How Mobility, Apps and BYOD Will Transform Healthcare
When Meadows Regional [Medical Center] got PatientKeeper five years ago, [Dr. Craig Horton] recalls, many doctors had Palm or Windows Mobile devices; while some used the connection that PatientKeeper provided to look up hospital records in their offices, few were using it on rounds. That changed dramatically, however, after iPhones appeared. Now most of the doctors use PatientKeeper in the hospital to keep track of lab and culture results, X-rays and consults, he says.
"This has been a significant change in the workflow, and it has replaced the doctors' phone call to the nurse asking her to look this or that up for him or what happened to a lab result," he says. "Nurses are more productive as well."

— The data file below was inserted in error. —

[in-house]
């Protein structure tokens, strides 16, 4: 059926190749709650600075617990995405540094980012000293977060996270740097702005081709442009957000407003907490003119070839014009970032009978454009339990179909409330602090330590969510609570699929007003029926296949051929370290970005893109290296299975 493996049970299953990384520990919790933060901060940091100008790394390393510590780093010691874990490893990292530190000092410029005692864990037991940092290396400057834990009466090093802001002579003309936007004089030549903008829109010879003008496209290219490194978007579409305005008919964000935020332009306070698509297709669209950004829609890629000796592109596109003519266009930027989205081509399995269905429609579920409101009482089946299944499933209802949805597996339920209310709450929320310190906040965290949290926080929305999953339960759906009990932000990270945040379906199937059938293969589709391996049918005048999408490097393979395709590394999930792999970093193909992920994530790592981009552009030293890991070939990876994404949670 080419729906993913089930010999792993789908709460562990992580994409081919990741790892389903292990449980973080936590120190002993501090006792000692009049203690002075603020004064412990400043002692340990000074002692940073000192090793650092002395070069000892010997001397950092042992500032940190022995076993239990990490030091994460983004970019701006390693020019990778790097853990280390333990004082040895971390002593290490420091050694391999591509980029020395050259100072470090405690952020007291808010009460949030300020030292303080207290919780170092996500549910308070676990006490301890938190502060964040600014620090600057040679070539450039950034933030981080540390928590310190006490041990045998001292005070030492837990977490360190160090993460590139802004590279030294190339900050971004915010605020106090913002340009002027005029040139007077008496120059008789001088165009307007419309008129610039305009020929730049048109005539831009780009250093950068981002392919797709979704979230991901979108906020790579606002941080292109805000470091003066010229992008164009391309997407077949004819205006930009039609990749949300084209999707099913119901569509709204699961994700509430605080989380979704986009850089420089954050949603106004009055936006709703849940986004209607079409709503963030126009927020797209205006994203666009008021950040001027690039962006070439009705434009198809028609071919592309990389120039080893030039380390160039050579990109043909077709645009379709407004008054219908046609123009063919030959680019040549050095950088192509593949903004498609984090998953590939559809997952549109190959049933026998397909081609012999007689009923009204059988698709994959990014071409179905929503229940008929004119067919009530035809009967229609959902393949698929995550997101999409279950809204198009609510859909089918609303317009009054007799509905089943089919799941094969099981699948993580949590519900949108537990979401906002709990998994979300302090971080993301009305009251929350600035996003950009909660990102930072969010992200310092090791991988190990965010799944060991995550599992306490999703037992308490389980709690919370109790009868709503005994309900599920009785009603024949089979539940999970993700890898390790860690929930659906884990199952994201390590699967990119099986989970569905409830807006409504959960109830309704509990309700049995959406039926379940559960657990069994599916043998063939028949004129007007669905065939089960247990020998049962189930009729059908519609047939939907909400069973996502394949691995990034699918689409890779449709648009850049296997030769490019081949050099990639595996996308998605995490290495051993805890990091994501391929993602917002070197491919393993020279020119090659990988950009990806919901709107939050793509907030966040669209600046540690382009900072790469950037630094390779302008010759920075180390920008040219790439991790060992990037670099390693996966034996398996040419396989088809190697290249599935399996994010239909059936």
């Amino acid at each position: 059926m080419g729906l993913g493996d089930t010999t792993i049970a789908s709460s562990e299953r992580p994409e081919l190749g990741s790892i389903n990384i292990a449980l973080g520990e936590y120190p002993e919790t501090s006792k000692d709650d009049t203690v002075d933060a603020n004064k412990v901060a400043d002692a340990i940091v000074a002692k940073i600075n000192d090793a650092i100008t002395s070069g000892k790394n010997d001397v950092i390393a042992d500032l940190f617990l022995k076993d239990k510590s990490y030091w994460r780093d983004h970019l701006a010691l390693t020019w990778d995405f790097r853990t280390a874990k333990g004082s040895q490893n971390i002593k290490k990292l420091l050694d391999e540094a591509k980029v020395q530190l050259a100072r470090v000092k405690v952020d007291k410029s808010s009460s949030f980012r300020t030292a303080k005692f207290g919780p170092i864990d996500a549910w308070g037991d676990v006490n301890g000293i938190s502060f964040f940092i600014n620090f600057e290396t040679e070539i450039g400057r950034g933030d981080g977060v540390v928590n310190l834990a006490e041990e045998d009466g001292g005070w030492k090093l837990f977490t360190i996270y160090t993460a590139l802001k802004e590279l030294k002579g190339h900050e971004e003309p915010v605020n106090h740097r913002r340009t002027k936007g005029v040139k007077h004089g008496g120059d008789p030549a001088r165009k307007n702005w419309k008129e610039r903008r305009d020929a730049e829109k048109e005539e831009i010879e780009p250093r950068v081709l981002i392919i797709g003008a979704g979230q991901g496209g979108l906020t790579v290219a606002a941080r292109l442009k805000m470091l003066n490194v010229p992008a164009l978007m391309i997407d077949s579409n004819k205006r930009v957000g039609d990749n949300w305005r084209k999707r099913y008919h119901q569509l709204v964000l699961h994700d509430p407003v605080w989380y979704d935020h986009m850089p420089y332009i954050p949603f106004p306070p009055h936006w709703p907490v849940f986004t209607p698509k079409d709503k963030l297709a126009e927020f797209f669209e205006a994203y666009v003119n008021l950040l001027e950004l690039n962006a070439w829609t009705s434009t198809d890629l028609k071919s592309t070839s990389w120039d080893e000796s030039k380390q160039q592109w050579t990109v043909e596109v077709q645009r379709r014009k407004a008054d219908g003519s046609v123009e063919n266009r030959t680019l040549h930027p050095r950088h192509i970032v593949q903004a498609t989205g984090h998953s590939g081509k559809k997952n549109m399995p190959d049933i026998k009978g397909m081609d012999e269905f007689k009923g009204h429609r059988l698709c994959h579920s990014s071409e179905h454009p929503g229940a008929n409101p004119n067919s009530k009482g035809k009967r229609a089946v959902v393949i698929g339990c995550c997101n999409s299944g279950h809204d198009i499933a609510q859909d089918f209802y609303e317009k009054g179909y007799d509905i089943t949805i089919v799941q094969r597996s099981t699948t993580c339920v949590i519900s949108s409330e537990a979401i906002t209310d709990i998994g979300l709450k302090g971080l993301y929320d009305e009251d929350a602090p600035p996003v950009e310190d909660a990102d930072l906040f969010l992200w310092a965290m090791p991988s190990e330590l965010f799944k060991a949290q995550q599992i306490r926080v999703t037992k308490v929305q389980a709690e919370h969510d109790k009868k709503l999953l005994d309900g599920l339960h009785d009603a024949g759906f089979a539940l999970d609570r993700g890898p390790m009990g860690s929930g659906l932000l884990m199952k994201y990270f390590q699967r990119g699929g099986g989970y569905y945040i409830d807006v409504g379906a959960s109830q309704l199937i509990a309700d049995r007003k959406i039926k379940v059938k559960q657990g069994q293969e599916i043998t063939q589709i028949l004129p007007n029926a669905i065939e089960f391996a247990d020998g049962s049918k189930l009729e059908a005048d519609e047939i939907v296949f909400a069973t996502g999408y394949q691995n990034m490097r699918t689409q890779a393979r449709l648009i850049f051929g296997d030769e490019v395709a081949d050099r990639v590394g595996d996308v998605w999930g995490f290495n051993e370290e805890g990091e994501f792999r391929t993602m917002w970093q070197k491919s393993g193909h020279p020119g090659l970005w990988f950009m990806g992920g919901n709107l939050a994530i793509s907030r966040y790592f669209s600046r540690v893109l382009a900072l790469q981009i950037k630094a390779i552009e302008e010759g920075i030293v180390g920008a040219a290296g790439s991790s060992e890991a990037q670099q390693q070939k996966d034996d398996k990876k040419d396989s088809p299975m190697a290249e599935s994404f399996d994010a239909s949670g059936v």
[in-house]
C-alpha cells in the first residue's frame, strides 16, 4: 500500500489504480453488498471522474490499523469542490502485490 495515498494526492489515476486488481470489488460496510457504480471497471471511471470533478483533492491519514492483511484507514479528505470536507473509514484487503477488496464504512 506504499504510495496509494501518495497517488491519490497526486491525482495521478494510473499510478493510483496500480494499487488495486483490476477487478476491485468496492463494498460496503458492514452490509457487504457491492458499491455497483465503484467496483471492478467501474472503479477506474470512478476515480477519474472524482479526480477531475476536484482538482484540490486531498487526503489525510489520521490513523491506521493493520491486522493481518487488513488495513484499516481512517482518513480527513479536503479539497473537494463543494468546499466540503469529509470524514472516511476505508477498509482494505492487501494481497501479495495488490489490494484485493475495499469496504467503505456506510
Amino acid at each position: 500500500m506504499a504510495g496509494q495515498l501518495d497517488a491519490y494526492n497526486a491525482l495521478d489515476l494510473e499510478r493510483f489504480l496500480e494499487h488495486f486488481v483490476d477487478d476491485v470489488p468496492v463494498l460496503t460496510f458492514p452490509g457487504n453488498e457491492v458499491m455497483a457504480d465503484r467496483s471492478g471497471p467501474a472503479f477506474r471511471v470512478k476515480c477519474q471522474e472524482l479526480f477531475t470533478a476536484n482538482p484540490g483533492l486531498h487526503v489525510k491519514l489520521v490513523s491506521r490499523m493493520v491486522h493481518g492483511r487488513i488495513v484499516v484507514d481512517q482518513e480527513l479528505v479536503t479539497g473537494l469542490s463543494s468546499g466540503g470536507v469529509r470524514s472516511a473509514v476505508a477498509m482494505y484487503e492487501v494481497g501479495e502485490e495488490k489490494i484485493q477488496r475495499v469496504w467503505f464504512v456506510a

Paul Brient, president of PatientKeeper, says he has seen several distinct growth periods in the adoption of mobile devices during his 10 years with the company. After Palms, Brient noted, there was the Treo smartphone and the BlackBerry. But today's smartphones and tablets are something different.
"We're seeing penetration rates go up significantly among physicians," he says. "And the things you can do with these devices are so much broader. We're bringing PACS images down to iPads and even to iPhones.
"For doctors, it's no longer a question of whether you use mobility, but of how you use mobility," he says.